Building Trust

Many people in the work force must adhere to a very basic concept. Never fail to protect your reputation. Build trust from day one and adhere to it every minute of every day. How many bad experiences does it take to destroy trust? Here are some thoughts to help you–and mistakes to avoid.

Share information candidly and completely

People who put their cards on the table and tell you what they know and what they want usually earn a reputation as someone who is trusted in the organization. If you are not straightforward and honest about what you know and what you think, it usually looks like you are concealing something. Even when you can’t share some piece of information, you can always explain why you can’t and when you will reveal it, if ever. People will accept that far more positively than silence or an evasive reply.

Be open to the ideas of others

There are those who think they are open-minded but in actuality are extremely closed-minded when someone else’s idea conflicts with their own views and values. Not only do you have to solicit the ideas of others and draw them out, you have to stand back objectively and look at them, especially if their views differ from your own.

Stand up for what you believe in

If you stand up for what you think is right and you deliver your stance with respect and tact, you will build influence and trust in the organization. As many senior executives will tell you, they can count on one hand the number of people they can count on to stand up and honestly tell them what they think of an idea.

Follow through on commitments

If you ask someone which trait comes to mind when they think of building trust, they will probably say, “be dependable.” Yet, many people are not responsive when it comes to voice mails, e-mails and employee and colleagues’ requests. “I’m too busy,” becomes their mantra–and their excuse. If you have trouble keeping up, find a system or a person to help you. What’s worse, if you agree to do an action item, you must deliver or make other arrangements with the person to whom you promised. In the modern organization, just like in the days of the old West, “My word is my promise,” better be your code of honor.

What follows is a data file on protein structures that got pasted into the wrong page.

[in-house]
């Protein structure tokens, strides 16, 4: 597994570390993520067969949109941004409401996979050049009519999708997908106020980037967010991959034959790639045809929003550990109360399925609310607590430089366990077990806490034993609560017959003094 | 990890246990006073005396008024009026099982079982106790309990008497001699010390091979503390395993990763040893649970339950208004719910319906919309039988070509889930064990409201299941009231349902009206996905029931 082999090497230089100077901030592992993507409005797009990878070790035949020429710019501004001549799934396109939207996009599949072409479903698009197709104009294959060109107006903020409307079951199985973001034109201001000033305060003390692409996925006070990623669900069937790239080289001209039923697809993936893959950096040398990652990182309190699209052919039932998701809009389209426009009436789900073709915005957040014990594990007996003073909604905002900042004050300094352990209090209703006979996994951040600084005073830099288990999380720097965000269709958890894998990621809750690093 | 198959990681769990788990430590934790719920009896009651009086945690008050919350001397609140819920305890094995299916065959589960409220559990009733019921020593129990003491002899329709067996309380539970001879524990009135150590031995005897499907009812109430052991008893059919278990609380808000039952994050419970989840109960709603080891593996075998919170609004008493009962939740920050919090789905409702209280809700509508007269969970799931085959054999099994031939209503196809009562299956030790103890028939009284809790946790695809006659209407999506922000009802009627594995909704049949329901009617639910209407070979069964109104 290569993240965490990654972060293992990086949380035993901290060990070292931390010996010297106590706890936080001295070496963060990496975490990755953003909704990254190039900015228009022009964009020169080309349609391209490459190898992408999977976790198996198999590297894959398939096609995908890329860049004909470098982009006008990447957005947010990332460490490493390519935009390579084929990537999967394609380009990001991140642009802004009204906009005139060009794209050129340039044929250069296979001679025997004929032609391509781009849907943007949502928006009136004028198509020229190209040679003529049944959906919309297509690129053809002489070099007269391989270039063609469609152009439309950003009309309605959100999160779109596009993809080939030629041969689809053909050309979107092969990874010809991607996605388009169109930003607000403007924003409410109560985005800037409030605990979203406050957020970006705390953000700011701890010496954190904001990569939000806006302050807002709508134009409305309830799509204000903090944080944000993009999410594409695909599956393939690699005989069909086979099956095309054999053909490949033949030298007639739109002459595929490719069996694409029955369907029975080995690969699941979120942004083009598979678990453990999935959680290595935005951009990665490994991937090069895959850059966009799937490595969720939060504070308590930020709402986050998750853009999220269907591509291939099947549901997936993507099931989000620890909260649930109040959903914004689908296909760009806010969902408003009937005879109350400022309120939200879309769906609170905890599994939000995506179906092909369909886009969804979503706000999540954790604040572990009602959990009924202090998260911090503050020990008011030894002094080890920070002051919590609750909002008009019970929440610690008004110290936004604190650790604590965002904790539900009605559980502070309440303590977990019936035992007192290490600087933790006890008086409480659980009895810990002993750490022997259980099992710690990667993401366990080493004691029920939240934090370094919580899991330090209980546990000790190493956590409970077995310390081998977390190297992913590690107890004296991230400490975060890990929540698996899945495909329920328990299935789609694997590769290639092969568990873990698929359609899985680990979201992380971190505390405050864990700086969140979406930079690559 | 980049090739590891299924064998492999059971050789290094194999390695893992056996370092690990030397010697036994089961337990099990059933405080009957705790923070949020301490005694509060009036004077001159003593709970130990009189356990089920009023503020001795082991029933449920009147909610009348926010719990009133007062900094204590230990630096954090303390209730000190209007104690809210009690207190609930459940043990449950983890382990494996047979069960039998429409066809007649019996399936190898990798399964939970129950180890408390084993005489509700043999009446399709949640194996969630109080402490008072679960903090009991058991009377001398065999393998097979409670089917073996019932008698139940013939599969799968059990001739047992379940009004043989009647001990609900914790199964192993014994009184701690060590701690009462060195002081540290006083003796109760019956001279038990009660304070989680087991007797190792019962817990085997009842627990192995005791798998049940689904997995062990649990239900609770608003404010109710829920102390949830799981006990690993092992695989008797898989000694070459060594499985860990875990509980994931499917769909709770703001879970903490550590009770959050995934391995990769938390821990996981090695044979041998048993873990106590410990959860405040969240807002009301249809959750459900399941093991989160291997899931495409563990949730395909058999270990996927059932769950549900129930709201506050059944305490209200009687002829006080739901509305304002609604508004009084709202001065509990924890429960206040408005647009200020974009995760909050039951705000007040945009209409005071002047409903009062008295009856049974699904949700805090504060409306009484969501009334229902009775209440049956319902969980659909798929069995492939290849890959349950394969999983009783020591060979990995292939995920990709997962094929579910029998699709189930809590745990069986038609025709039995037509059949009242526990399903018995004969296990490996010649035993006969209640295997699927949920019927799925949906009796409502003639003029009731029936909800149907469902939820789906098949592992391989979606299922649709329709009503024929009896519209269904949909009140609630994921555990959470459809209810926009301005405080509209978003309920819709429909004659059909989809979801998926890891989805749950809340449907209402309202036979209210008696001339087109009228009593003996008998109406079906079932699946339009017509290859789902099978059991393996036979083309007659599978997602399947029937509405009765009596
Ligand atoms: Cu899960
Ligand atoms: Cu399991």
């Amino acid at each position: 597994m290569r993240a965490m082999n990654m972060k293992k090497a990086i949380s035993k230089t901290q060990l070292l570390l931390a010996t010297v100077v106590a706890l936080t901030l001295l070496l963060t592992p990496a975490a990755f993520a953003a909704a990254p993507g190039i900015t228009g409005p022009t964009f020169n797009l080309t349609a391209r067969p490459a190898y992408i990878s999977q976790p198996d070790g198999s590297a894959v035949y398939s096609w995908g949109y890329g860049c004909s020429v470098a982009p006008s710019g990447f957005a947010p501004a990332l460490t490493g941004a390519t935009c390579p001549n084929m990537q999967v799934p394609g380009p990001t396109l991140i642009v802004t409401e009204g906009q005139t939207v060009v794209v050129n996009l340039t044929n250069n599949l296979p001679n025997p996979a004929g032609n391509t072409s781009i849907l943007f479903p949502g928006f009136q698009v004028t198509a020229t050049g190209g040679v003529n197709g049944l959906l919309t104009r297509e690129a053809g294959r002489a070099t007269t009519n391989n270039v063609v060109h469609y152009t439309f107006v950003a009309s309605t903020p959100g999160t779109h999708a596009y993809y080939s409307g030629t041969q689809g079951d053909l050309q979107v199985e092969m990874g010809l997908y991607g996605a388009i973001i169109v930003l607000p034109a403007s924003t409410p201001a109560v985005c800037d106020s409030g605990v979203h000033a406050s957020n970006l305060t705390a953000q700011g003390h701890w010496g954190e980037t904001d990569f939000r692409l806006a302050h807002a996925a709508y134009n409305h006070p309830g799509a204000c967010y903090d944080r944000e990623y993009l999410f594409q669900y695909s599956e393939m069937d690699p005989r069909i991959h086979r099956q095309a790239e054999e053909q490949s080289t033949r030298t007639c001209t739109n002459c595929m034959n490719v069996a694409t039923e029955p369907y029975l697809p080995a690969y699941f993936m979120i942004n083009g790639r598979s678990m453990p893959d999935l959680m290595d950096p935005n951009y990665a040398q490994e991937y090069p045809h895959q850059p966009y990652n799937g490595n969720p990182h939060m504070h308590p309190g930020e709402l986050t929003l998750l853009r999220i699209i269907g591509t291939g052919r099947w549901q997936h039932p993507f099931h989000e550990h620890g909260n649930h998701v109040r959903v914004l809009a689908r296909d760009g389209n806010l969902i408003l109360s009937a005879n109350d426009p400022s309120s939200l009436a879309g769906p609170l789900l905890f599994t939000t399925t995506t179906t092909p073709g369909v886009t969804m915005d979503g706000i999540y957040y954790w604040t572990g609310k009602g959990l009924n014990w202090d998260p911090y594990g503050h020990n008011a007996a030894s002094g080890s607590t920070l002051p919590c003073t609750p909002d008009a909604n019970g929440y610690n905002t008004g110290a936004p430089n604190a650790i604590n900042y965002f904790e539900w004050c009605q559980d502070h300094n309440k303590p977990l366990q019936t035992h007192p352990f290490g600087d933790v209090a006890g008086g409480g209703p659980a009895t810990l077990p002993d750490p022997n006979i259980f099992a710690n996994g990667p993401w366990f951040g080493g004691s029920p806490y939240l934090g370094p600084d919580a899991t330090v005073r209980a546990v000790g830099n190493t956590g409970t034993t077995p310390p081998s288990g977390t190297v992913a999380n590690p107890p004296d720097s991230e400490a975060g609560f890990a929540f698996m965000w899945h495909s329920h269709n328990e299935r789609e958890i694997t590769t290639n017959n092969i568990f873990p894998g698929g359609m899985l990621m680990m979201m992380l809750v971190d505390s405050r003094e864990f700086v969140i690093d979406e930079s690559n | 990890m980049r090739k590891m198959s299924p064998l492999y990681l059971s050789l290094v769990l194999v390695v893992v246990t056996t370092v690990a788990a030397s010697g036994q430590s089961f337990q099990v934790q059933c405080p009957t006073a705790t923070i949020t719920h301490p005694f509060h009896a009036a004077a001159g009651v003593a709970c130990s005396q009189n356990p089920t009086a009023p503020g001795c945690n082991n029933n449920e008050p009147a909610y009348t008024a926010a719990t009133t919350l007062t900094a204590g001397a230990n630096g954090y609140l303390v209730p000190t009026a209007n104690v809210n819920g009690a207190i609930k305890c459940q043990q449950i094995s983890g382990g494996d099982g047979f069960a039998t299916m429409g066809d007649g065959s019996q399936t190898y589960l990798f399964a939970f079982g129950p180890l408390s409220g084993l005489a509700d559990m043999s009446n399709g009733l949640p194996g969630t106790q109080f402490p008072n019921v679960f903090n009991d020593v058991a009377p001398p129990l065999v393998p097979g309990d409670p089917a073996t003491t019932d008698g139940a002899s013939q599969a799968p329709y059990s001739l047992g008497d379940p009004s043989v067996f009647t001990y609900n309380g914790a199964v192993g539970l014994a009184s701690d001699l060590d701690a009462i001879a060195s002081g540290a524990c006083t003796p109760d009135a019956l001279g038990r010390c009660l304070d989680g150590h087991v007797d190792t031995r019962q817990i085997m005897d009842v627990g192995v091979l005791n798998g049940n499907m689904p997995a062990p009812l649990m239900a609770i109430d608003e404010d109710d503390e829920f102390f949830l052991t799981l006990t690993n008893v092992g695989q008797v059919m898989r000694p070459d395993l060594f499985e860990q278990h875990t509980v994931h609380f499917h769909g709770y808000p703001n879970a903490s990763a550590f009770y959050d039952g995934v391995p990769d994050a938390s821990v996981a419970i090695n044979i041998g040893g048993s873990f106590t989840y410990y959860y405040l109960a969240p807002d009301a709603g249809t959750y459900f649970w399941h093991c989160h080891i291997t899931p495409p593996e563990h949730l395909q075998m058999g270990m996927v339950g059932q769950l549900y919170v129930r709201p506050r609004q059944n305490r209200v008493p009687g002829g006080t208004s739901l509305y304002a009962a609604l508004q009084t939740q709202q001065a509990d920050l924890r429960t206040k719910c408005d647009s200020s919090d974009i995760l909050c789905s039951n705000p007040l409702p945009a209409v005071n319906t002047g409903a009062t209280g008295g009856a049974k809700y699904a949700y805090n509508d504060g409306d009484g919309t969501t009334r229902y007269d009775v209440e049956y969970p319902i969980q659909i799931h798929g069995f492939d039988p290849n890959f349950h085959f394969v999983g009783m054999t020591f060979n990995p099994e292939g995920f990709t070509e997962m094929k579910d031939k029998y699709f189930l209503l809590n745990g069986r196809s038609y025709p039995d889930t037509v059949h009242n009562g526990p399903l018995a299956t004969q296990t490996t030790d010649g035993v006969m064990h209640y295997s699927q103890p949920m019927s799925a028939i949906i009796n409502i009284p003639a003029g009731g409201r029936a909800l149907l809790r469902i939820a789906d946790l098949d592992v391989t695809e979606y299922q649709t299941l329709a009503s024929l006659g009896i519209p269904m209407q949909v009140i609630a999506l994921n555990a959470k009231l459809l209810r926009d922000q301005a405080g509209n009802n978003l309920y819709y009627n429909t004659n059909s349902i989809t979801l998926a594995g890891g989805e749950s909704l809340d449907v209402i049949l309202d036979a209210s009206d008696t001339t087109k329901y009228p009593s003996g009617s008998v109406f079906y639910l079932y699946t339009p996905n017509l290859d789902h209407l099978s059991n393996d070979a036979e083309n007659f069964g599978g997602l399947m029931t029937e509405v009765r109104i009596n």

Back it up with facts

Building trust is not just about your interpersonal reputation, it’s about how you make decisions about the work itself. You will be trusted–and given more freedom and responsibility–if you can be relied upon to do your homework. While intuition is a great asset, it shouldn’t be the only tool in your kit. When you state a fact or a position, you will earn trust if you can back it up with data.

Provide feedback to others, directly

It can be very difficult to speak face-to-face with someone about a conflict, but in the end, you typically win respect and trust because you had the courage to be direct. While we all get caught up in the “rumor mill”, it plays out better in the end when we approach others with honesty and integrity.

Admit to mistakes and have a plan to fix them

Admitting vulnerability can be a good thing. We are all human and admitting to a mistake will have a better outcome than trying to hide it or defend it. If you are caught trying to cover up a mistake, you may never regain trust.

Solicit feedback and act on it

Only strong, confident people have the fortitude to solicit constructive feedback.  If you develop a reputation for accepting feedback for personal improvement, your credibility will grow, especially if you are a manager. But if you ask for feedback and then don’t act—or, even worse, retaliate–people will never trust you with their opinions again.

Preserve confidentiality

If someone comes to you and asks you to keep something quiet, you must either oblige them or tell them why it’s illegal or impossible. Your career is your responsibility. Create your own job security by acting more like an entrepreneur at work. Learn how to “sell” your skills to your organization, add more value on the job, develop your internal advocates.

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Source: Murray Resources Resources Web. 08 May 2012.